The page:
Exercise Title:
Creating a Frequency Distribution Graph (Histogram) in Excel for Integrated Data
Viewer (IDV) Grids

Abstract: Until
IDV gets its own histogram tool, this method works very quickly and
easily, and can be run alongside IDV with no trouble.

Preliminary Reading (in
OceanTeacher, unless otherwise indicated):

Required Software:

Other Resources:

Author:
Murray Brown

Version:
982014 (rerevised after much coffee)

1. This is the Excel spreadsheet you can export from IDV for any
raster product. Note that it is essentially an extended XYZ table,
with separate columns for each time step.

2. We can't work with the
#NUM! values, so use Excel's FIND AND REPLACE function to replace every
occurrence with nothing, i.e. delete them all. 

3. This message indicates
successful deletion. The table is ready for use. 

4. This is the spreadsheet
with the nodata values removed. We want to make a frequency distribution
(i.e. a histogram) for any of the data columns. We don't have time to
study them to find out the value ranges, so we need a quick trick to see
them automatically. 

5. Find the DATA ANALYSIS
control. If you can't find it, them you must install the ADD IN. 

6. Select the HISTOGRAM tool,
and click OK. 

7. For this example, let's
make a histogram for the E column of data values. Select the INPUT
RANGE control (the tiny spreadsheet icon to its right), and then select the
E column. Excel will automatically show $E:$E to indicate this
column. Then check these:
Then don't do anything else, but click OK. 

8. Here you see a "quick and
dirty" histogram for the whole dataset, made automatically by Excel.
You can easily see that the value range should be 3336 (or similar). 

9. Now, in the
real world, you'll need some value ranges, arranged into evenly spaced
"bins" for your data. Each type of data, e.g. salinity, temperature,
will have at least one favorite value range, based on the area where you
work, the seasons, etc. We provide you a generic salinity value range
set in he next panel, where you can copy and use the values you need to make
a really good histogram in Excel. The author has performed some
experiments with Excel, and discovered how the bin values work with the
HISTOGRAM data tool. You'll need to do work on your own later to
derive your own bin value scales. 
10. How distribution bin
values (in bold) work with the data value ("x") distributions in Excel:
 0: x = 0
 1: 0 < x <= 1, centered on 0.5
 2: 1 < x <= 2, centered on 1.5
 3: 2 < x <= 3, centered on 2.5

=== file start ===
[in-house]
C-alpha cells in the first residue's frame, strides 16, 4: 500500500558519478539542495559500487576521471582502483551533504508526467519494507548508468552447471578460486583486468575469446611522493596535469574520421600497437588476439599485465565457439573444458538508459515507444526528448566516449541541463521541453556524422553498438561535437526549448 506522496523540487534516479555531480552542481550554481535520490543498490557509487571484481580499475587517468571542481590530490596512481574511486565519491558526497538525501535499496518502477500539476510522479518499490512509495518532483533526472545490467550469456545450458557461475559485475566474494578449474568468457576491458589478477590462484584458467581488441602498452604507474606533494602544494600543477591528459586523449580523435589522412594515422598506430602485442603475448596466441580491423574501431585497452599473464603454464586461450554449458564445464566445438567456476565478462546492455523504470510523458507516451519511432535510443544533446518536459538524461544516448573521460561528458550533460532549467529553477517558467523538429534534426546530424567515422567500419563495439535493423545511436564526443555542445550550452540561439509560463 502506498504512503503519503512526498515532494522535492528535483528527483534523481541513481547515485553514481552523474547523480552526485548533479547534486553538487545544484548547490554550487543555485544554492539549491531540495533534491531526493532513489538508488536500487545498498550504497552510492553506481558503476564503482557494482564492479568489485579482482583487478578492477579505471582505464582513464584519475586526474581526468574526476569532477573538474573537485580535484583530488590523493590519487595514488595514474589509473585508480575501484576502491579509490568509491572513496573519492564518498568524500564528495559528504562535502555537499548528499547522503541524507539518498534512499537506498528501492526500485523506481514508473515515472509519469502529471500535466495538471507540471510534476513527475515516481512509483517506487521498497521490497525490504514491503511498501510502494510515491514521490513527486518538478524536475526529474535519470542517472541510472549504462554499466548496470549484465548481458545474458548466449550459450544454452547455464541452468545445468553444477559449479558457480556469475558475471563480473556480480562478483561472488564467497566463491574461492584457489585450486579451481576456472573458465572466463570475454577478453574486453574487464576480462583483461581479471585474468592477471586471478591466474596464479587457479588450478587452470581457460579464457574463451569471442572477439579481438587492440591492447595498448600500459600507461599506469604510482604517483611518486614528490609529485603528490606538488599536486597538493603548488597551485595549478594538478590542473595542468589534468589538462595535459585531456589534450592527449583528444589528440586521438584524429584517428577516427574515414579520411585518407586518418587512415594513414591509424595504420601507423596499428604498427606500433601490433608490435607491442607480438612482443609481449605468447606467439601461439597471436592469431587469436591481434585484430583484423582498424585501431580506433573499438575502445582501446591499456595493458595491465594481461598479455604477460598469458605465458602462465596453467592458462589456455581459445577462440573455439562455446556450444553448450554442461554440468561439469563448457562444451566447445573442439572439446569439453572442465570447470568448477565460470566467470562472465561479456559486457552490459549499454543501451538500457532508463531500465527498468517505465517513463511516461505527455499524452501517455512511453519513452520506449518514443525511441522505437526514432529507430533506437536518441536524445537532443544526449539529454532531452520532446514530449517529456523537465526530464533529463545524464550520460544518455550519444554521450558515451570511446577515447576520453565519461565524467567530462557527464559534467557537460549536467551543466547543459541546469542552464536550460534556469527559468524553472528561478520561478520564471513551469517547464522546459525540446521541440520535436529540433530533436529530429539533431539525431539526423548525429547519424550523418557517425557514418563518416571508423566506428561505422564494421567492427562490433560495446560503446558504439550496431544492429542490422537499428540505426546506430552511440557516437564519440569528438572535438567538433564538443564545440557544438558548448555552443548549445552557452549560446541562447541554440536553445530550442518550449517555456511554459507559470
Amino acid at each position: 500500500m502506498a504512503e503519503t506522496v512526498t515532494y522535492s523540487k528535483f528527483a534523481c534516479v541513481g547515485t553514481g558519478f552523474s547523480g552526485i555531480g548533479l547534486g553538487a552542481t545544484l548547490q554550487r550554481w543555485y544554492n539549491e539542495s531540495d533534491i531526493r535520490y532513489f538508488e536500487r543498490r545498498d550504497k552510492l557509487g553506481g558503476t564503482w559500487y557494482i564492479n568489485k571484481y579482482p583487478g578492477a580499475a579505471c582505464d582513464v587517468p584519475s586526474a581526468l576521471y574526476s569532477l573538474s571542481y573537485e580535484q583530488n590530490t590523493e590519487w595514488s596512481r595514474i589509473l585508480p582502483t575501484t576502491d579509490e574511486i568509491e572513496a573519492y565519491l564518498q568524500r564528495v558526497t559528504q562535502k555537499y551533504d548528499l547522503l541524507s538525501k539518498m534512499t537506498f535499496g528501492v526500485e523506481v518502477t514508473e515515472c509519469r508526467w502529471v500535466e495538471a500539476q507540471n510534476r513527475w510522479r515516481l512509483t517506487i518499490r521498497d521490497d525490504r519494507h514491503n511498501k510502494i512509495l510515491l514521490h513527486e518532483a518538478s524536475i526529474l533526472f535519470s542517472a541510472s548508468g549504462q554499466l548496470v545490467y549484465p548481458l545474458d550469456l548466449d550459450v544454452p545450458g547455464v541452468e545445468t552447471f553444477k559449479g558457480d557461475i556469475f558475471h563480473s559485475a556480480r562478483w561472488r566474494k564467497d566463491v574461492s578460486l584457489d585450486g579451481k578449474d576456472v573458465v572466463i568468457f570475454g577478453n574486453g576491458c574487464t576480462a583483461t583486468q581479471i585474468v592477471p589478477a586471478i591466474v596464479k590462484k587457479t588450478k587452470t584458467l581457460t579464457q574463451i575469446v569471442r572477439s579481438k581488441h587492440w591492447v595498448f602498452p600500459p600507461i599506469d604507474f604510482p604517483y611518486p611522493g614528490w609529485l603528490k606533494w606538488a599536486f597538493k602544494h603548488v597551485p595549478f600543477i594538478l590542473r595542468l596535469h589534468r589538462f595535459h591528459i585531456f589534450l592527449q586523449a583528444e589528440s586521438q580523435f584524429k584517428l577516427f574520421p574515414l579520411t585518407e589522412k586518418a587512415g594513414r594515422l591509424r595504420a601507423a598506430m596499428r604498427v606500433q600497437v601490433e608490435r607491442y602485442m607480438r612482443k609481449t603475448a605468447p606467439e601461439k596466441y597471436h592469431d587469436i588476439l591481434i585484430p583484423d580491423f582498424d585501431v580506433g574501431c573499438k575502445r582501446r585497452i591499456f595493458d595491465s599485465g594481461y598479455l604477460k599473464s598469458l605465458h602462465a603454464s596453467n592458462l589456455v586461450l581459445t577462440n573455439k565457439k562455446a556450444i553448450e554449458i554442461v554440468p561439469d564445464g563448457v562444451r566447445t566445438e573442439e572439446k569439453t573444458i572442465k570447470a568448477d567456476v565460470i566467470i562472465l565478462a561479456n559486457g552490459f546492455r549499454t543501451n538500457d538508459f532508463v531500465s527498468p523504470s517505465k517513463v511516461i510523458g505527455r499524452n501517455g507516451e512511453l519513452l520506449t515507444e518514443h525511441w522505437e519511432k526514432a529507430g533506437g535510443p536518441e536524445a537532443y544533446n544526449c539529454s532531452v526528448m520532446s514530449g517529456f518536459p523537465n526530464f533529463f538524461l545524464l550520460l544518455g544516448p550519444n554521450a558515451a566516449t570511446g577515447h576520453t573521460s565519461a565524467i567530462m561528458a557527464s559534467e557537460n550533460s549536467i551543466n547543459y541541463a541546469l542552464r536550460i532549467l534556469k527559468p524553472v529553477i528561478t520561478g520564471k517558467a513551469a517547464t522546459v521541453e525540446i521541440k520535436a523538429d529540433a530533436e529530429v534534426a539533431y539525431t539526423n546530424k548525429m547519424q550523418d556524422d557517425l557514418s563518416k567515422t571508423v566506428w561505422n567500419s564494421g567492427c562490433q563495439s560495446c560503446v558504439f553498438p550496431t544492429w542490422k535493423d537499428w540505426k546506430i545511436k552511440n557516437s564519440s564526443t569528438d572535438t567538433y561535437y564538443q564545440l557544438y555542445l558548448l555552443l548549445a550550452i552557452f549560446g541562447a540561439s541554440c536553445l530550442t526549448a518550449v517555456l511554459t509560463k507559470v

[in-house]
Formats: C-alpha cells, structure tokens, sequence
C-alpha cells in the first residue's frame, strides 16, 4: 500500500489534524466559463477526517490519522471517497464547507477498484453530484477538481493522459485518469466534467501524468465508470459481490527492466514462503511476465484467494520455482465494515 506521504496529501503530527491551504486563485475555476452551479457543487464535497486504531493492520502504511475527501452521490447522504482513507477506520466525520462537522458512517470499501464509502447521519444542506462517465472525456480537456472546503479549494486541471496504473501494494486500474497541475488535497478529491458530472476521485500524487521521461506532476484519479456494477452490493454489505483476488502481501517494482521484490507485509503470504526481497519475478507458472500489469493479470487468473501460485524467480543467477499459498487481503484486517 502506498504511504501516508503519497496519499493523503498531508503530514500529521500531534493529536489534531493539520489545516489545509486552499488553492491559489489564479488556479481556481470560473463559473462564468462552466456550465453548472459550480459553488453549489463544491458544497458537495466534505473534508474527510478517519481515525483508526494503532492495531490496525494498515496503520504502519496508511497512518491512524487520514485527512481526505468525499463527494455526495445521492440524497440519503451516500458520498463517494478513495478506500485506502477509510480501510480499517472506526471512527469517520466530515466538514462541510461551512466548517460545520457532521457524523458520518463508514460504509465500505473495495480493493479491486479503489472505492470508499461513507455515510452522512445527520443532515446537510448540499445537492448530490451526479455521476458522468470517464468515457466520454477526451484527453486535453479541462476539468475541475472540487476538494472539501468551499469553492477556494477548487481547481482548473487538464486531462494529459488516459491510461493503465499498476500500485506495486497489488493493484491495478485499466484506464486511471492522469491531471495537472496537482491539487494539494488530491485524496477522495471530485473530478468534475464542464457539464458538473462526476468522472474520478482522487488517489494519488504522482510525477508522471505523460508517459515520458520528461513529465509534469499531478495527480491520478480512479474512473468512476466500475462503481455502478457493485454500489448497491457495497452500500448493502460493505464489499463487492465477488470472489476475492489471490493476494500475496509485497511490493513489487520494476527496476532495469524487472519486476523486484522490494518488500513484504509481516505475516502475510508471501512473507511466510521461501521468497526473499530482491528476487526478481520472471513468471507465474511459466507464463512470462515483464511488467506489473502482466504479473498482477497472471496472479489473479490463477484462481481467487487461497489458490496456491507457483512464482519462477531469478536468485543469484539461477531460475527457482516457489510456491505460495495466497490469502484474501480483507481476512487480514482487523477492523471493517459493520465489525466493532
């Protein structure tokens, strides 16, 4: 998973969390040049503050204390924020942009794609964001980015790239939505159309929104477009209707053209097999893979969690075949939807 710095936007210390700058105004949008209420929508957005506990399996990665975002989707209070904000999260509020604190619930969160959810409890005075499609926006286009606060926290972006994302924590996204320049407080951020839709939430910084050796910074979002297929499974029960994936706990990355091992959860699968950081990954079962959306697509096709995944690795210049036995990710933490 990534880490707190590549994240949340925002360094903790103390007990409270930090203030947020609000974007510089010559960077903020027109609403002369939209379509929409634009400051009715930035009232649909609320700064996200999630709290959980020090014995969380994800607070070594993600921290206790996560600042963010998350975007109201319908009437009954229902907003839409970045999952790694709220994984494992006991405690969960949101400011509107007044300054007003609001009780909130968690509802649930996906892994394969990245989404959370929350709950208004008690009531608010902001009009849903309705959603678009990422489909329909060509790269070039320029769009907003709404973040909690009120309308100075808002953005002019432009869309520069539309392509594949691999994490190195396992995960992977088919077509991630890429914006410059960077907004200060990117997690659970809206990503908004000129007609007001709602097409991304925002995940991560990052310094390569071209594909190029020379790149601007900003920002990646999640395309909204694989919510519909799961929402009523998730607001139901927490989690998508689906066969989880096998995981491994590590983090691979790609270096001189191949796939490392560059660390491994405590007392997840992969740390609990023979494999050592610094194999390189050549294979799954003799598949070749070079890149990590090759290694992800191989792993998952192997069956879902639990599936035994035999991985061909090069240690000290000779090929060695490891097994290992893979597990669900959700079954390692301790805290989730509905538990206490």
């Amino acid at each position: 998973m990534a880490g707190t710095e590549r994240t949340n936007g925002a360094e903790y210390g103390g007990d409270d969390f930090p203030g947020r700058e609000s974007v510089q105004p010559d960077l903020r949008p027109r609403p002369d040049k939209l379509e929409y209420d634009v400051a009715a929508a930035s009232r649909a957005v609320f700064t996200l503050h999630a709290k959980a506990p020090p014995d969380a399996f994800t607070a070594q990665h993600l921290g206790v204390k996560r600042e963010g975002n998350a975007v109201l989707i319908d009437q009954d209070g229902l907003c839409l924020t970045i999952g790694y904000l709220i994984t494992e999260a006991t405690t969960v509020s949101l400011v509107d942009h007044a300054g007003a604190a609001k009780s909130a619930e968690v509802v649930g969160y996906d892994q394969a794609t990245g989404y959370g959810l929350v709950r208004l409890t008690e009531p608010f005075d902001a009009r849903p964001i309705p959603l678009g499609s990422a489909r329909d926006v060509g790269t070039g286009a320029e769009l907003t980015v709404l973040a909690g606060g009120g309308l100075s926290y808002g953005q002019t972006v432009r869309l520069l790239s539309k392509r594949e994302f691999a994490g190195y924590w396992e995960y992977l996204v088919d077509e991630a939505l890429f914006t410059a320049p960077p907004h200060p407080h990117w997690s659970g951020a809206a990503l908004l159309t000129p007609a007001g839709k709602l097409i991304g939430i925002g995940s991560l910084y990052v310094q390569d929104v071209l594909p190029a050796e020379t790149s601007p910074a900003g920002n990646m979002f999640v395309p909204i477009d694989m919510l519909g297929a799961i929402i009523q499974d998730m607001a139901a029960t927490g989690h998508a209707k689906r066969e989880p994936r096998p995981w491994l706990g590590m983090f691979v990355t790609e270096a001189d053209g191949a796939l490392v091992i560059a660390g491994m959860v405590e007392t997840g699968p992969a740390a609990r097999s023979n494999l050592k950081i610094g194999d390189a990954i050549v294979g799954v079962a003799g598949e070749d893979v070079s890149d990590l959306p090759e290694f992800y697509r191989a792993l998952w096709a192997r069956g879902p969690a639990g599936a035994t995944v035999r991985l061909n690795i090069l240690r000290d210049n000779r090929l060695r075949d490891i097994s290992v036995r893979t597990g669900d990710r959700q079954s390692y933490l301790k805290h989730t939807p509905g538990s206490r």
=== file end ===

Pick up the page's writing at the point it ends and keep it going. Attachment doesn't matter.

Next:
etc.
So this means that the bin value is the maximum value of the data
in that bin. The minimum value of data in that bin depends on
the next lower bin value. 
11.
There is a very easy way to create a good set of bin values in Excel, which
we'll use below. But you must take responsibility for the selection of
the values and for defending your selections scientifically. 
12. Decide on the bin values
you want to use for your final histogram, based on the "quick and dirty" histogram.
For example, in the above example, we might chose these values:
 32
 32.5
 33
 33.5
 34
 34.5
 35
 35.5
 36
 36.5
 37

13. Make a new column anywhere
in your data spreadsheet and type the first few bin values into it (starting
with the lowest). 

14. Now Excel can finish the
list for you. Grab the tiny handle at the bottom right corner of the
selected area and slowly drag it down. Check the values that Excel
automatically adds, until you reach the limit you chose (in this case, 37). 

15. Now that you have a set
of bin values, you can run the histogram tool again. But this time you
should specify the column for the BIN RANGE. Excel "knows" exactly
what you're doing, and is quite flexible in how you make this designation.
Click OK to make the analysis, and be prepared to wait a few minutes for all
the calculations to finish.


16. This results in a nice
clean histogram with easily understood abscissa values. NOTE: The
graphic is extremely easy to edit, as you see here. 

17. Look at the bottom of the
Excel spreadsheet to see the tab structure. SHEET0 is the original
dataset, with the bin value column added. The other SHEETS are
different experiments you have performed, so you can go back and see
everything again. As usual, you can save the whole set of spreadsheets as
a workbook in Excel. 

18. You can set
up the workbook however you like for quickly adding data and making the
histograms. And you'll probably want to make a "canonical" set of bin
values for use with commonly displayed parameters.